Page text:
Failure to understand just what signing a non-compete clause or agreement binds you to is becoming a huge potential problem for job seekers and new employees. Coming from a sales background, I have always been familiar with an employer or potential employer seeking to protect their interests, but we are now seeing more and more industries and job roles being subjected to non-compete clauses.
According to Wikipedia a non-compete agreement is:
a term used in contract law under which one party (usually an employee) agrees not to pursue a similar profession or trade in competition against another party (usually the employer).
In simple terms, a non-compete is usually an agreement signed by an employee stating that they will not leave a company and take knowledge and/or clients to another employer.
Seems straight forward right? Wrong!! YOU NEED TO BE SURE OF WHAT YOU ARE AGREEING TO!
What can signing a non-compete mean?
Firstly, signing a non-compete can actually stop you from working in your trained and chosen profession with ANY OTHER EMPLOYER! It can also stop you from working near where you live, it could stop you working for a prospective employer even if YOU do nothing wrong!
How can all of these things happen? If you sign a non-compete agreement, you need to be prepared to have it enforced to the letter.
How do you protect yourself?
It would be trite of me to say don't ever sign a non-compete agreement, but ideally that is the best solution! However, many employers now will not offer you a job unless you are willing to sign one (and to be fair - they do have to protect themselves!). So, what can you do to protect yourself?
- seek legal advice before signing anything!!! Now you may be thinking is "who can afford that"? But here is an interesting take on the situation - tell your potential employer you are not adverse to signing a non-compete, BUT they need to wear the cost of you gaining INDEPENDENT counsel. It may not work, but you don't know if you don't ask! You could also try contacting your local Chamber of Commerce as they may be able to steer you in the right direction, or contact a union if there is one that represents your industry.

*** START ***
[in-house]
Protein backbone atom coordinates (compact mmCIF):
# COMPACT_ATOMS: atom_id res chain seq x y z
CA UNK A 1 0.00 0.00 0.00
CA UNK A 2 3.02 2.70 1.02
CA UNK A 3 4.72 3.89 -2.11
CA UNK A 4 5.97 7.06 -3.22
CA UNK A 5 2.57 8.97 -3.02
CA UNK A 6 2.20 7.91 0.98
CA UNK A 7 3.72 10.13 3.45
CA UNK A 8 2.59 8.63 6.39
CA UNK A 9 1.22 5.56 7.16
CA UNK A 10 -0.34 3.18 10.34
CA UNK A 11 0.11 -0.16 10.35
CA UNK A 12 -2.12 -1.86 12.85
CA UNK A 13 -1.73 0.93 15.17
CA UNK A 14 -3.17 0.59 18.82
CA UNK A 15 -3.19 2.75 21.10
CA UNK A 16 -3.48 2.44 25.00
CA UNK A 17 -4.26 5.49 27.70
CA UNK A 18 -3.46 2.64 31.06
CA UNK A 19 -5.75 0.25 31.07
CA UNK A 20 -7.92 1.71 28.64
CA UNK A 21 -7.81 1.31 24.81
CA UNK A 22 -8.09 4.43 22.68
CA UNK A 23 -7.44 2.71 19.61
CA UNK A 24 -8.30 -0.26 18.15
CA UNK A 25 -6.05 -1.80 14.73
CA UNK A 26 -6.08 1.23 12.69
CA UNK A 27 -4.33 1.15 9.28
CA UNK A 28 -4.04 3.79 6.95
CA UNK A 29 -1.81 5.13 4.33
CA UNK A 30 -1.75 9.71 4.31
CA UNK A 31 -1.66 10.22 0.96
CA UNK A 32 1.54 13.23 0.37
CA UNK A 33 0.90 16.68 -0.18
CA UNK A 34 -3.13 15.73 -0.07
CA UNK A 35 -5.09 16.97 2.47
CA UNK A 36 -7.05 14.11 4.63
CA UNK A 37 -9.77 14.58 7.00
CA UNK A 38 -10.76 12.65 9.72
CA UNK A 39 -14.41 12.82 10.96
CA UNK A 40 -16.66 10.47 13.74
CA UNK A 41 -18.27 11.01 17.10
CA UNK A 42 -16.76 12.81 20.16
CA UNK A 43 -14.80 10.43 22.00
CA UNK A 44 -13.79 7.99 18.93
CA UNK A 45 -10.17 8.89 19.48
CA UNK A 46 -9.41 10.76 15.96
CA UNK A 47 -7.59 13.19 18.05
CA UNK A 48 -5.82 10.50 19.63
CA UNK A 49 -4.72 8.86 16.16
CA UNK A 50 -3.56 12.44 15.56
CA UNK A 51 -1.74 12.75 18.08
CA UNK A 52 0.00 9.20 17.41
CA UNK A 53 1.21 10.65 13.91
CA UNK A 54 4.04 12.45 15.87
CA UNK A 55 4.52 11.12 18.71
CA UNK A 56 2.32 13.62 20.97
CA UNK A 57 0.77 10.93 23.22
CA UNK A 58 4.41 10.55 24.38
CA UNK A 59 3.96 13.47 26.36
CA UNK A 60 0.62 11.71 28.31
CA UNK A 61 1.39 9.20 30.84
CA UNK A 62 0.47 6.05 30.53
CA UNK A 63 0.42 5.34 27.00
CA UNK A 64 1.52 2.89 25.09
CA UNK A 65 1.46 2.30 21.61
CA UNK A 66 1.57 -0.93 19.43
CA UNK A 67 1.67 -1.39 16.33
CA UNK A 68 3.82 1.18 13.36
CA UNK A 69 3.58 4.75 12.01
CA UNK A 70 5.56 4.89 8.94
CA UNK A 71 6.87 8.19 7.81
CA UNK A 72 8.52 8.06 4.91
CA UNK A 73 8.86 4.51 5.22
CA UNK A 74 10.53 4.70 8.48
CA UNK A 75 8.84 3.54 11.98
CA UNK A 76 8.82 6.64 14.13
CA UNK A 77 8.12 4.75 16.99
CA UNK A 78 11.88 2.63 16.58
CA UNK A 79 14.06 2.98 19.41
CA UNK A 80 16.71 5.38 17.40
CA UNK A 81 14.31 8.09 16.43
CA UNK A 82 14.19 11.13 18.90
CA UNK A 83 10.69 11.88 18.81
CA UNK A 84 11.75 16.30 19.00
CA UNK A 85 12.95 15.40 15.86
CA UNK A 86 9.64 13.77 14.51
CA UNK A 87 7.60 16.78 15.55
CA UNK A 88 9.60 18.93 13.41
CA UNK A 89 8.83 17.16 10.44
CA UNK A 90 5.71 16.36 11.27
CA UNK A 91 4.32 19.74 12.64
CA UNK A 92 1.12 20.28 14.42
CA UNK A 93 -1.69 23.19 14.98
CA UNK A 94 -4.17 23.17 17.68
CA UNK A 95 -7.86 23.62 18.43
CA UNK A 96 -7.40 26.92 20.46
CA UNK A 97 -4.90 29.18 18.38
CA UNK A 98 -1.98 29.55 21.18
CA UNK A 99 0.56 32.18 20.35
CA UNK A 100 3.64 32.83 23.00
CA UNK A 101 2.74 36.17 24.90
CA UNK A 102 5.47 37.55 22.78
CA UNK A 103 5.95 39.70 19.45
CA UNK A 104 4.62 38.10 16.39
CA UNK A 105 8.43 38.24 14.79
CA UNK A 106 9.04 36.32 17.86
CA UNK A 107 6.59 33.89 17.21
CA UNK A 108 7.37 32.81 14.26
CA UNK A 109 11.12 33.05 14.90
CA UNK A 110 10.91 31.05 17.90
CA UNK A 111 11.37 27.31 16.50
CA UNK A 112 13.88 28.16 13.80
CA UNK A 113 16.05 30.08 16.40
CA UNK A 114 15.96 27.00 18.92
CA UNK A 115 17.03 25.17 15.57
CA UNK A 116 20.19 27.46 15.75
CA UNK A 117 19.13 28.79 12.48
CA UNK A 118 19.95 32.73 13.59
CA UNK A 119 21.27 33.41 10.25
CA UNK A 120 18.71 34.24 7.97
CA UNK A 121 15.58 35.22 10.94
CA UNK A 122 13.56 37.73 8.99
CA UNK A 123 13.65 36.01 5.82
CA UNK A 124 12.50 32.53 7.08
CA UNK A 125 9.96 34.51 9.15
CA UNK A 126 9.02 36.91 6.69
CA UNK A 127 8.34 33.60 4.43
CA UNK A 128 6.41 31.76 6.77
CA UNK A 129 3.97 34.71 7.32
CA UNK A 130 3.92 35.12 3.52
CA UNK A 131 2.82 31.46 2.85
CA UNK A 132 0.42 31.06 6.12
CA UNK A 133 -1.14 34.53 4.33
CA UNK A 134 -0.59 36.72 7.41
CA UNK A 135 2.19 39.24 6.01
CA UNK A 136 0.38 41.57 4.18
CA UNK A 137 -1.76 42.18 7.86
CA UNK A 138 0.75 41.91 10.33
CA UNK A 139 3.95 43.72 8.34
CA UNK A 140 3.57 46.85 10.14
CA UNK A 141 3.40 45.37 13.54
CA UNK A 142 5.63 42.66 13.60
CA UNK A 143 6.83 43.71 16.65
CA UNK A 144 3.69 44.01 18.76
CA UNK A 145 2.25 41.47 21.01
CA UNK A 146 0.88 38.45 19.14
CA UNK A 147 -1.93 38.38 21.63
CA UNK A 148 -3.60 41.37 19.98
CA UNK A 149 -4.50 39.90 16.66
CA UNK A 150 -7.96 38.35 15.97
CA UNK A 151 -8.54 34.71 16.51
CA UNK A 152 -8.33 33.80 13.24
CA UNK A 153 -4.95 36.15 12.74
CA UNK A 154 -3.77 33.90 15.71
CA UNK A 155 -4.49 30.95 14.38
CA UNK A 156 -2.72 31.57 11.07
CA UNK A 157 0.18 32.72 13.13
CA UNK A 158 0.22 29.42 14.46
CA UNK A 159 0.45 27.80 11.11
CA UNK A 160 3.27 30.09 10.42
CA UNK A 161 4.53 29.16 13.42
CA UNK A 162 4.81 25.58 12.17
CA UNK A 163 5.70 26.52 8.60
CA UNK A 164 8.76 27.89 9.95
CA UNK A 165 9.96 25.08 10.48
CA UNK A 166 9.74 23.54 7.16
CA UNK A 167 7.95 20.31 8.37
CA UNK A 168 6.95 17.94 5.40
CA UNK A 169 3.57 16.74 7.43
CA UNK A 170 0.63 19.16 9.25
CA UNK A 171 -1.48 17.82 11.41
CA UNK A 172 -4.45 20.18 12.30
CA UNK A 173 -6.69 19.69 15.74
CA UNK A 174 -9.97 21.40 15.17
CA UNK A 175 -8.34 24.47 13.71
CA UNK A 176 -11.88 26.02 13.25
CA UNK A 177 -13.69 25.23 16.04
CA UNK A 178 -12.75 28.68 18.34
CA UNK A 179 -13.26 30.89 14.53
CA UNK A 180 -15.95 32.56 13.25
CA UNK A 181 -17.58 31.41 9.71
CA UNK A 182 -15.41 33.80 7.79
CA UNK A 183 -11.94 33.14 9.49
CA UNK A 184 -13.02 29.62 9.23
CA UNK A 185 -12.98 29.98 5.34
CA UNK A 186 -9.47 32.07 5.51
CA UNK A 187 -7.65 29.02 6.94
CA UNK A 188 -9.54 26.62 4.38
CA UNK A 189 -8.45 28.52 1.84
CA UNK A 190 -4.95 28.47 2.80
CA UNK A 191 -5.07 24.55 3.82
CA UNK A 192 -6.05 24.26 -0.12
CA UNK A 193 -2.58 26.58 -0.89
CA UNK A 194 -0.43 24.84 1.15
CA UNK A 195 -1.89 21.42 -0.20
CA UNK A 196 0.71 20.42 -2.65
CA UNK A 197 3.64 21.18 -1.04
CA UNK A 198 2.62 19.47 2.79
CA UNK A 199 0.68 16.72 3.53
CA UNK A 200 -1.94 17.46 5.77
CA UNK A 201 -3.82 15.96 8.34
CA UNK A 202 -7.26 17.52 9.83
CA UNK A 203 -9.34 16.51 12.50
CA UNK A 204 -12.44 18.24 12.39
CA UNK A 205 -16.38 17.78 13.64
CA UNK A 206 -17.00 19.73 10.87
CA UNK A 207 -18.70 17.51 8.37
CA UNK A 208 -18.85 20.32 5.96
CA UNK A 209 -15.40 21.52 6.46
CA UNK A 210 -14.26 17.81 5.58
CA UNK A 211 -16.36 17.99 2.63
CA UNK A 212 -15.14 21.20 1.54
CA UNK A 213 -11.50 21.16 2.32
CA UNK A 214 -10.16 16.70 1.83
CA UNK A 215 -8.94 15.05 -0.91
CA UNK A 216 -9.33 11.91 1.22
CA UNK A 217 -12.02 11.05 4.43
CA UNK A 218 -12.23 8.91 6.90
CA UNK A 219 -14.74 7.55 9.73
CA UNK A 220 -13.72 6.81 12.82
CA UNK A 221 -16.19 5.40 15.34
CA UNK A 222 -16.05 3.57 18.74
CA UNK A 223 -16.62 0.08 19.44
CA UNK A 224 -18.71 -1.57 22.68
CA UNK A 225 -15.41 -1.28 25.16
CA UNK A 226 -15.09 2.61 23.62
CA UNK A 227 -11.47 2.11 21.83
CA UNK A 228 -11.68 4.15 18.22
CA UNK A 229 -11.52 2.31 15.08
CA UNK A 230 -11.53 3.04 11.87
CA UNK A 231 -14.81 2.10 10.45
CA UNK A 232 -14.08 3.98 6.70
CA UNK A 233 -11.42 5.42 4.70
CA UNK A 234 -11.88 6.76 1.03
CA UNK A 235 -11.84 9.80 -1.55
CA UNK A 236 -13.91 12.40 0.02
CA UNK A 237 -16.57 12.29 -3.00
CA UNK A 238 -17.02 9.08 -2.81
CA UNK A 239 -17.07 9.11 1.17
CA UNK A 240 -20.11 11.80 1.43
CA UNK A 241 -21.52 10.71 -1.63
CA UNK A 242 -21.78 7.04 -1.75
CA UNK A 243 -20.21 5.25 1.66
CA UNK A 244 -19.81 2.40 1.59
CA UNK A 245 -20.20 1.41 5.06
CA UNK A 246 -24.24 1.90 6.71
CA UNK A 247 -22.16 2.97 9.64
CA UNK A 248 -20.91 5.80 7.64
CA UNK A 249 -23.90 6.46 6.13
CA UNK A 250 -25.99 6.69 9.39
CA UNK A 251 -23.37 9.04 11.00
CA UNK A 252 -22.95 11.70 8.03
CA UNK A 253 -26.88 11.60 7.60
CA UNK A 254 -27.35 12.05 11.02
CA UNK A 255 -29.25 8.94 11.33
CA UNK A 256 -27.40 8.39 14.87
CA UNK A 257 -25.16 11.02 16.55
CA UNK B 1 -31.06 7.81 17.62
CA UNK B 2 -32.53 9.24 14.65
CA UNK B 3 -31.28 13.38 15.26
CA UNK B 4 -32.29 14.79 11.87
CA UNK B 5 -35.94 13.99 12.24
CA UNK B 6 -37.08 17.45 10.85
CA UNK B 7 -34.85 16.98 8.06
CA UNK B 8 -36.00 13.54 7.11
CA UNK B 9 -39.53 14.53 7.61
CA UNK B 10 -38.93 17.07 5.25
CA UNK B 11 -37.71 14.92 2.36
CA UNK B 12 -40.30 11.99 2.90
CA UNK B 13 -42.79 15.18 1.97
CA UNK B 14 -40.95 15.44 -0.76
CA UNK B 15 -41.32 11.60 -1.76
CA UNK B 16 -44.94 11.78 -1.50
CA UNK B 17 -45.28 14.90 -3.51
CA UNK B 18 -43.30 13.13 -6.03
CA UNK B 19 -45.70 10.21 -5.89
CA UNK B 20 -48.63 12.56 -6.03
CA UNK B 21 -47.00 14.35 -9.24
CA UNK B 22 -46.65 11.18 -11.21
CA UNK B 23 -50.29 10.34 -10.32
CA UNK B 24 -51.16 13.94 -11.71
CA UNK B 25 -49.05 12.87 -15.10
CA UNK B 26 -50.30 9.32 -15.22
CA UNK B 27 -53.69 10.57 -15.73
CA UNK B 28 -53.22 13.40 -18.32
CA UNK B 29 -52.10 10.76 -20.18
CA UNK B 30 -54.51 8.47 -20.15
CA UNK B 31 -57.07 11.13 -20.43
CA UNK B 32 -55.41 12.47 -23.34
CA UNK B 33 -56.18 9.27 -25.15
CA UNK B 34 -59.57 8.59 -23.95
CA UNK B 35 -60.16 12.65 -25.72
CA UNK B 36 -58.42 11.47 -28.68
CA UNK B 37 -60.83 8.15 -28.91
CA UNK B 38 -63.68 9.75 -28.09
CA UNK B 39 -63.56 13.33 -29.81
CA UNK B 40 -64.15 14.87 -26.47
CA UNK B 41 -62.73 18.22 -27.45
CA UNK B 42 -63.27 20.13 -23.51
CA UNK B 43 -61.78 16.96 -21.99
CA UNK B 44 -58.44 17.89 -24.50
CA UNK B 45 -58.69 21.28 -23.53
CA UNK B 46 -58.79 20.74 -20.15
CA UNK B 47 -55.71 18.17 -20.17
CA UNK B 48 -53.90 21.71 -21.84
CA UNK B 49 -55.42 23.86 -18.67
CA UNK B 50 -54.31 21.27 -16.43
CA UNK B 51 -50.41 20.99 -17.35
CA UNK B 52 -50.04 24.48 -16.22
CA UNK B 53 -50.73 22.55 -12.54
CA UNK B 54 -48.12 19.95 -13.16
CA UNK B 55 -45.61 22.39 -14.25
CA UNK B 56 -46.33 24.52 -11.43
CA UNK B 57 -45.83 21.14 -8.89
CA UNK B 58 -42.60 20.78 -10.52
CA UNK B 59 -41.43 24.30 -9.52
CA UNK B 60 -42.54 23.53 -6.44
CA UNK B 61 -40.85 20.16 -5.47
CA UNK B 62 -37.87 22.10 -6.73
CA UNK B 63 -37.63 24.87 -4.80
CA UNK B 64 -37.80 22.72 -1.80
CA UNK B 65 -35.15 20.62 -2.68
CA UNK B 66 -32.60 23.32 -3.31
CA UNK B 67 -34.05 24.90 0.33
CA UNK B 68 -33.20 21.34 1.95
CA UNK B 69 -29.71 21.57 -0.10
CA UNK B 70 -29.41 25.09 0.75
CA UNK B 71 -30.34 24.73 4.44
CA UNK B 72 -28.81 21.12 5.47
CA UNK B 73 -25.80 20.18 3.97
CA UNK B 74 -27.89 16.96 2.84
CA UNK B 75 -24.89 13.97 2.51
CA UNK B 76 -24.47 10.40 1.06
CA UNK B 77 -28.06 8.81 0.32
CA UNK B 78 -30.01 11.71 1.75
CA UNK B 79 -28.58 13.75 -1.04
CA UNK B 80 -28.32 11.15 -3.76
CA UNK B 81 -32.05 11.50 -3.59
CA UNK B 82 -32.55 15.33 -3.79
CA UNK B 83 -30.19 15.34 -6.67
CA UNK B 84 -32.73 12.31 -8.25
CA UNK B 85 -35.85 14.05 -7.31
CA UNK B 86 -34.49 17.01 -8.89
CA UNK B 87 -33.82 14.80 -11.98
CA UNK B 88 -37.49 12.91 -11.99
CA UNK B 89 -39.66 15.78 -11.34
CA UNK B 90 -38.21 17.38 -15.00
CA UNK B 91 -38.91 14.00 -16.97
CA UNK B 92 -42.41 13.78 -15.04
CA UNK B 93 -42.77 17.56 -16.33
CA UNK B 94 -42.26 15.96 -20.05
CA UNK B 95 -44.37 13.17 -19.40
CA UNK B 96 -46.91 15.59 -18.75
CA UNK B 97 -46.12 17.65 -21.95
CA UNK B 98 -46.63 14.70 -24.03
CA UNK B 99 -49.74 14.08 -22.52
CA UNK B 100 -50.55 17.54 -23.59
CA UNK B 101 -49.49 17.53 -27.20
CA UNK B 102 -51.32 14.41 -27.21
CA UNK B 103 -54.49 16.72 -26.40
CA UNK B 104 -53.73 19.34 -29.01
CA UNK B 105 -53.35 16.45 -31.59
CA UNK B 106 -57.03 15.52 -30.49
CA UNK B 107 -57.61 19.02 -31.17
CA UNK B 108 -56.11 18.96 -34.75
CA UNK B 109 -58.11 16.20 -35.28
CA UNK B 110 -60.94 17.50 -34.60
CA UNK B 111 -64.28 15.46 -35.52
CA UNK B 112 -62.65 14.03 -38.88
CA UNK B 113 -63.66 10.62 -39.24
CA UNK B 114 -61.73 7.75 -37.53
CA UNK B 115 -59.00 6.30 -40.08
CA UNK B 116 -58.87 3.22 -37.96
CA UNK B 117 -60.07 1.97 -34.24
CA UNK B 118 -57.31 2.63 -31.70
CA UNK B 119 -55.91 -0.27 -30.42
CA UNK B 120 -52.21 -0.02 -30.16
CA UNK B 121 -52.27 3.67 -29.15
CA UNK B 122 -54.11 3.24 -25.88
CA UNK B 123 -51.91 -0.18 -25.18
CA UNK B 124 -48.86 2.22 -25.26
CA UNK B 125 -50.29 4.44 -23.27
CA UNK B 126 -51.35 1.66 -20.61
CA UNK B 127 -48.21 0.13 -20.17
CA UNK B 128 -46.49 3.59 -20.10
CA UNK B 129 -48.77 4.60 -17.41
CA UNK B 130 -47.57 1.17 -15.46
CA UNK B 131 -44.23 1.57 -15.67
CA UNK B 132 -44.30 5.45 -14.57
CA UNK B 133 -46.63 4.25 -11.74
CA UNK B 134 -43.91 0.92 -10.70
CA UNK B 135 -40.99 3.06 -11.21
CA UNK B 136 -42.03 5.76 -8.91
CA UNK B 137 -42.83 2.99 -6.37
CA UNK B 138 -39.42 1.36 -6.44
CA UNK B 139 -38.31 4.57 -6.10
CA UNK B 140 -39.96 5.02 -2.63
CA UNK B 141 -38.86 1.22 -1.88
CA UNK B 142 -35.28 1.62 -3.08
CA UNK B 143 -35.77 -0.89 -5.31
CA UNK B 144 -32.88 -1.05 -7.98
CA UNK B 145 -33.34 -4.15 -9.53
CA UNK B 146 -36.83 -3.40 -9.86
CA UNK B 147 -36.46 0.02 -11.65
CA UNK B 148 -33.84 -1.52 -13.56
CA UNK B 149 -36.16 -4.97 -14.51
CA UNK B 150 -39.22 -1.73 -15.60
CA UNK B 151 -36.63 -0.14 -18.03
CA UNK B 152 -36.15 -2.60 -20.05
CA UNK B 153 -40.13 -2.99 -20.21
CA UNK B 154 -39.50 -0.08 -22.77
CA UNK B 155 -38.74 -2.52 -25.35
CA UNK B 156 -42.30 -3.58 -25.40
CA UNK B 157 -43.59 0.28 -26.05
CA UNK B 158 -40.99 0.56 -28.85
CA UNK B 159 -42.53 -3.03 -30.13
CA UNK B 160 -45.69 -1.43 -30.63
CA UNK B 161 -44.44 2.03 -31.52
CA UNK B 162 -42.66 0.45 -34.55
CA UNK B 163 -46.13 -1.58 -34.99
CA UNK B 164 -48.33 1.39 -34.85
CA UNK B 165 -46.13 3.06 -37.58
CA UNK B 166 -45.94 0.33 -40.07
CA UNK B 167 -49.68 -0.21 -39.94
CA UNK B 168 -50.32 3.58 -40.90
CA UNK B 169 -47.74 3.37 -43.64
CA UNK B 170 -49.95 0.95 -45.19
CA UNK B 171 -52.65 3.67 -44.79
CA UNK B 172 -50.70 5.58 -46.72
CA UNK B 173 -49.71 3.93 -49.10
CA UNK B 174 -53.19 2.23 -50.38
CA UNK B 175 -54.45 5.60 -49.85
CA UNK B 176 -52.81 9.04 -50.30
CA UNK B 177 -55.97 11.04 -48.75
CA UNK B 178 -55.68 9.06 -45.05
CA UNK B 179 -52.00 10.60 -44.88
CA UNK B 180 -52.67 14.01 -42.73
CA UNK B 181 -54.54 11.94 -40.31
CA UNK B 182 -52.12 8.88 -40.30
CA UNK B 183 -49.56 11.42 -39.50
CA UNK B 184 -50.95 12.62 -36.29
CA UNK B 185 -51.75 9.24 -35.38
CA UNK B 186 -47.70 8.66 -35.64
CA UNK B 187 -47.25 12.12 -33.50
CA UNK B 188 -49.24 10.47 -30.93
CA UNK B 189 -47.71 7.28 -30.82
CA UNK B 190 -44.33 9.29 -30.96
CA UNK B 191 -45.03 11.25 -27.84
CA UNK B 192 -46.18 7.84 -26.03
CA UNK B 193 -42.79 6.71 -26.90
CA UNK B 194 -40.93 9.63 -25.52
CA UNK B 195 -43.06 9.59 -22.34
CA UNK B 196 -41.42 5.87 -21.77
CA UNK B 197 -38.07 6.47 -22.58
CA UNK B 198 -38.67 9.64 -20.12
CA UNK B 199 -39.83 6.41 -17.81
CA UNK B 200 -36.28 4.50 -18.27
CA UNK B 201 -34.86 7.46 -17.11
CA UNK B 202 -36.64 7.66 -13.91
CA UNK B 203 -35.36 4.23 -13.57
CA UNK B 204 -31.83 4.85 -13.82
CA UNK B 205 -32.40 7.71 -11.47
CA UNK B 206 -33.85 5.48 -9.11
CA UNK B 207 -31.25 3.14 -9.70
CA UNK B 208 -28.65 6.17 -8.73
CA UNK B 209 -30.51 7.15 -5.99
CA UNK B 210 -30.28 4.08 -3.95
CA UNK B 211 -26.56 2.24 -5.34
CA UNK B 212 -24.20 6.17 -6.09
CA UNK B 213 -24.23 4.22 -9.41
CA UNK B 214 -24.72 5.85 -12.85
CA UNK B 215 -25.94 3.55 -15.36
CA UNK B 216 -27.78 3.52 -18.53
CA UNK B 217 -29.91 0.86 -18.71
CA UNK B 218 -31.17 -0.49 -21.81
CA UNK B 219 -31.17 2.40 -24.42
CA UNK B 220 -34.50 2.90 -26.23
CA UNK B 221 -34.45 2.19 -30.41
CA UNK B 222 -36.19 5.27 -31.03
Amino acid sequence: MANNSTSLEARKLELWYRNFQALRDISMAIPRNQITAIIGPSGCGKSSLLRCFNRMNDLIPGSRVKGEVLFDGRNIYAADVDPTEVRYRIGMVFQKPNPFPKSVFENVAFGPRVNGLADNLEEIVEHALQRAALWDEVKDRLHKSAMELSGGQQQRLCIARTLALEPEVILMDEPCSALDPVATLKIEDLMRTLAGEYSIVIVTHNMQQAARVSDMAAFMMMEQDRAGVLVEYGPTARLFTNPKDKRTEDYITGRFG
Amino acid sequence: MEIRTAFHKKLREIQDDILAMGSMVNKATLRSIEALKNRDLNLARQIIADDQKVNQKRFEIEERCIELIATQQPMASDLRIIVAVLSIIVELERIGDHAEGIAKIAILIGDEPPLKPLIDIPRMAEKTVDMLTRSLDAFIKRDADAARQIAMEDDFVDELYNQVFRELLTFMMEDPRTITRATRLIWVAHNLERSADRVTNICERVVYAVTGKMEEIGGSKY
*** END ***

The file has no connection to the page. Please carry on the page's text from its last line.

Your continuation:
- be careful of the terms: Make sure that you completely understand what the agreement is asking of you; eg: If you are in sales - there is the very real possibility that your clients will follow you if you move to a new company, make sure that your non-compete doesn't bar you from dealing with people who seek you out.
- remember that specific stipulations can be enforced: again from my experience as a sales person, if a non-compete mentions a specific client, you should be wary - if it stipulates a particular product you are not to represent in the future, listen to those alarm bells! Don't ever sign an agreement to not work in your qualified/experienced job role at another employer with out legal advice. For example I once had a boss who expected me to sign a non-compete that I would not work as a telemarketer for anyone else, as a sales person making sales phone calls can be defined as telemarketing: I didn't sign her clause...
- don't accept any compensation for signing: yes, I know this one can be hard - if you are offered a $10K 'bonus' so sign the non-compete agreement, BE WARY!! The accepting of ANY compensation for signing an agreement can mean that you are absolving your employer from responsibility. Think of it this way: compensation = you fully understanding what you signed, EVEN IF YOU DIDN'T!!!
- think about who your FUTURE employers could be: if you dream job is with a supplier to your current employer, imagine how great it would be to get an offer from them! BUT now imagine what would happen if they are selling the same product to similar clients - or worse still, what if they are they type of supplier to go direct and cut out your current employer? If you have signed a non-compete about a specific industry or product, you can't take a job that would expose you to breaking this agreement, even if you can prove you are not in direct competition!
I'm not saying you can never sign a non-compete agreement, but I am saying that they can and will be enforced - so you have to give weighted thought as to what that will mean when you decide to leave this job for a new one!! (and trust me, as a sales rep - a poach offer for twice as much money is hard to ignore!). You really should gain independent legal advice before signing anything, you should look out for specifics that can be measured and stipulated and you should definitely NEVER accept anything for signing one!
We'd love to hear from you!! If you have any questions about the above, or any examples of non-compete issues you have had, please drop us a response below!
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